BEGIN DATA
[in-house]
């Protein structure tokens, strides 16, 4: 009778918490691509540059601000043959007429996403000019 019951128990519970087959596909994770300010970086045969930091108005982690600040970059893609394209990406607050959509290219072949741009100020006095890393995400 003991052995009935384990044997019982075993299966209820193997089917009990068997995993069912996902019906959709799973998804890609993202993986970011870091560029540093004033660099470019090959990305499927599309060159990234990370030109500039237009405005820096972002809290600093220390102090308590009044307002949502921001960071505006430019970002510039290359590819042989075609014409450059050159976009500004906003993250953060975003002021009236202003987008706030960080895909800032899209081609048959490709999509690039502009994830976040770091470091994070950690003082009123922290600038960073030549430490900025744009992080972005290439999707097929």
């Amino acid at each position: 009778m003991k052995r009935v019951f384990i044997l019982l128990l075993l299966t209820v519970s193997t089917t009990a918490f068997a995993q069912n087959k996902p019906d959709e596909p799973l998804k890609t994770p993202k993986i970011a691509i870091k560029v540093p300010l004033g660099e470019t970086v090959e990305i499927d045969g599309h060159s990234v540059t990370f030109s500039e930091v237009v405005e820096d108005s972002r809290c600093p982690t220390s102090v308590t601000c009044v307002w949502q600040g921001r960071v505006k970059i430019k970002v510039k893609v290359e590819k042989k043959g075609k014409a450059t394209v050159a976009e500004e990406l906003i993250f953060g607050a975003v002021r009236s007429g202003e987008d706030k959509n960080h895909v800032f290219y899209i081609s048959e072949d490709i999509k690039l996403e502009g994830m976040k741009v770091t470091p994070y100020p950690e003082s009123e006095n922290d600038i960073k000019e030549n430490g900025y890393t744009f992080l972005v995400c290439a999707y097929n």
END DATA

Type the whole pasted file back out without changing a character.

[in-house]
């Protein structure tokens, strides 16, 4: 009778918490691509540059601000043959007429996403000019 019951128990519970087959596909994770300010970086045969930091108005982690600040970059893609394209990406607050959509290219072949741009100020006095890393995400 003991052995009935384990044997019982075993299966209820193997089917009990068997995993069912996902019906959709799973998804890609993202993986970011870091560029540093004033660099470019090959990305499927599309060159990234990370030109500039237009405005820096972002809290600093220390102090308590009044307002949502921001960071505006430019970002510039290359590819042989075609014409450059050159976009500004906003993250953060975003002021009236202003987008706030960080895909800032899209081609048959490709999509690039502009994830976040770091470091994070950690003082009123922290600038960073030549430490900025744009992080972005290439999707097929």
């Amino acid at each position: 009778m003991k052995r009935v019951f384990i044997l019982l128990l075993l299966t209820v519970s193997t089917t009990a918490f068997a995993q069912n087959k996902p019906d959709e596909p799973l998804k890609t994770p993202k993986i970011a691509i870091k560029v540093p300010l004033g660099e470019t970086v090959e990305i499927d045969g599309h060159s990234v540059t990370f030109s500039e930091v237009v405005e820096d108005s972002r809290c600093p982690t220390s102090v308590t601000c009044v307002w949502q600040g921001r960071v505006k970059i430019k970002v510039k893609v290359e590819k042989k043959g075609k014409a450059t394209v050159a976009e500004e990406l906003i993250f953060g607050a975003v002021r009236s007429g202003e987008d706030k959509n960080h895909v800032f290219y899209i081609s048959e072949d490709i999509k690039l996403e502009g994830m976040k741009v770091t470091p994070y100020p950690e003082s009123e006095n922290d600038i960073k000019e030549n430490g900025y890393t744009f992080l972005v995400c290439a999707y097929n």